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By John N. Dodd

This publication discusses the interplay of sunshine with atoms, focusing on the semiclassical descriptions of the approaches. It starts off by way of discussing the classical conception of electromagnetic radiation and its interplay with a classical charged dipole oscillator. Then, in a pivotal bankruptcy, the interplay with a unfastened cost is defined (the Compton effect); it really is proven that, so as to supply contract with remark, yes quantum ideas needs to be brought. The e-book then proceeds to debate the interplay from this aspect of view-light constantly being defined classically, atoms defined quantum-mechanically, with quantum ideas for the interplay. next chapters take care of motivated emission and absorption, spontaneous emission and rot, the overall challenge of sunshine stimulating and being scattered from the two-state atom, the photoelectric influence, and photoelectric counting facts. eventually the writer supplies a private view at the nature of sunshine and his personal method of convinced paradoxes. The writing of this e-book used to be initially conceived as a collaboration among the current writer and a colleague of former years, Alan V. Durrant. certainly, a few initial trade of rules happened within the mid-1970s. however the difficulties of joint-authorship from antipodean positions proved too tough and the undertaking used to be deserted. i want to list my indebted­ ness to him for the stimulation of this early organization. I additionally recognize the encouragement of my colleagues on the Univer­ sity of Otago. specific reference needs to be made to D. M.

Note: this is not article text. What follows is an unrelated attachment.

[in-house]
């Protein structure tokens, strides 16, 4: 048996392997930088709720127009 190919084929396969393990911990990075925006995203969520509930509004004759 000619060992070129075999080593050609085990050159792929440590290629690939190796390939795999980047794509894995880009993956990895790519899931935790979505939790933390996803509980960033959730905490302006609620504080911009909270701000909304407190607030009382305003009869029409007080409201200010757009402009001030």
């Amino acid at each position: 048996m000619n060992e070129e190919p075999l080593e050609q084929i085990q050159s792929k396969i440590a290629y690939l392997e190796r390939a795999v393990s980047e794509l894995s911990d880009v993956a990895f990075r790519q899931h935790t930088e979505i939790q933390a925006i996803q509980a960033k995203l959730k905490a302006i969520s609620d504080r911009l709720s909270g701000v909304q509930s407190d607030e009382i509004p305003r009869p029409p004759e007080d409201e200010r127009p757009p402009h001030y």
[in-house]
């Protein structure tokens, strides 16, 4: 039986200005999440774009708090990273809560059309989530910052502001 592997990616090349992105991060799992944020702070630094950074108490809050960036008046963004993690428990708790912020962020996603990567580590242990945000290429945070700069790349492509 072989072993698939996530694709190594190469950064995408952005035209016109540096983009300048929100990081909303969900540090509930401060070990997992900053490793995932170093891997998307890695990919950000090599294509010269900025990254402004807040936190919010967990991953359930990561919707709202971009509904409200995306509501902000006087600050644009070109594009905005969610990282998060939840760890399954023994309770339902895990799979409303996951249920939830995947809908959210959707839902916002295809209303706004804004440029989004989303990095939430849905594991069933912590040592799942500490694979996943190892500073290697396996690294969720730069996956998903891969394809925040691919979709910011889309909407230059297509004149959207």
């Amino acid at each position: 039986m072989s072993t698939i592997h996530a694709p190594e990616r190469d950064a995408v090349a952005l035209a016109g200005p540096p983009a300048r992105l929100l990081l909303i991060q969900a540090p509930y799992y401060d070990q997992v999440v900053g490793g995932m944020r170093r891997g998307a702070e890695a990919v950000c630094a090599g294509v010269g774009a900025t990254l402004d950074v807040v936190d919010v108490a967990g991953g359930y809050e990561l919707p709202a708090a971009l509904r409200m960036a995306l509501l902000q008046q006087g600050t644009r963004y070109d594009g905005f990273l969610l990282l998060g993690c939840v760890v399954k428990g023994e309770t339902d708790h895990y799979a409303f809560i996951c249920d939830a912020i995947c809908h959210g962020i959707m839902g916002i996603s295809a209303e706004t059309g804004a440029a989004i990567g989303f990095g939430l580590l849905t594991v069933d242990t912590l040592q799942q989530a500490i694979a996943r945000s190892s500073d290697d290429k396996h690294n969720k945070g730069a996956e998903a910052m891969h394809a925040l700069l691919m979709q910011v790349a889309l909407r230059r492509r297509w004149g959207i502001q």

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Extra resources for Atoms and Light: Interactions

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It is appropriate at this point to expand the analysis to the broad-band case. 5) may be generalized to where the frequency component in the infinitesimal frequency window dv 20 CHAPTER 3 at the frequency v has amplitude E(v) dv and phase q1(v}. 17) [It is often the case that the Fourier transform is defined in terms of the angular frequency rather than the frequency. One then has to face the problem of where to place the factor of 21T. An advantage of using frequency is that this problem is avoided.

It remains for us to establish an expression for s( v) and to justify Eq. 23). The energy density in the field is given by Eq. 2), u(t) = e 0 E(t) · E(t). The method of expanding this over frequency, and of performing a time average over an interval T, is discussed in Appendix 1. The result is given in general by Eq. ll): where the amplitude function 5£(j, T) and the phase function ,\(f) have forms that depend on how the averaging over time is performed; here they are written as Lorentzian, implying that exponential averaging has been used.

The methods by which this is carried out are discussed in Appendix 1. We shall be concerned only with the steady-state result which is achieved by taking the averaging period, or the integration time constant T to approach infinity. The result is = J+oo 0 d 2 2( ) . 22) The first factor in the integrand is the spectral intensity, the power per unit area per unit frequency interval. It is shown in Appendix 1, Eqs. 19) that s(v) = lim E(v). 24) a result that is to be compared with Eq. 12) for a monochromatic wave.

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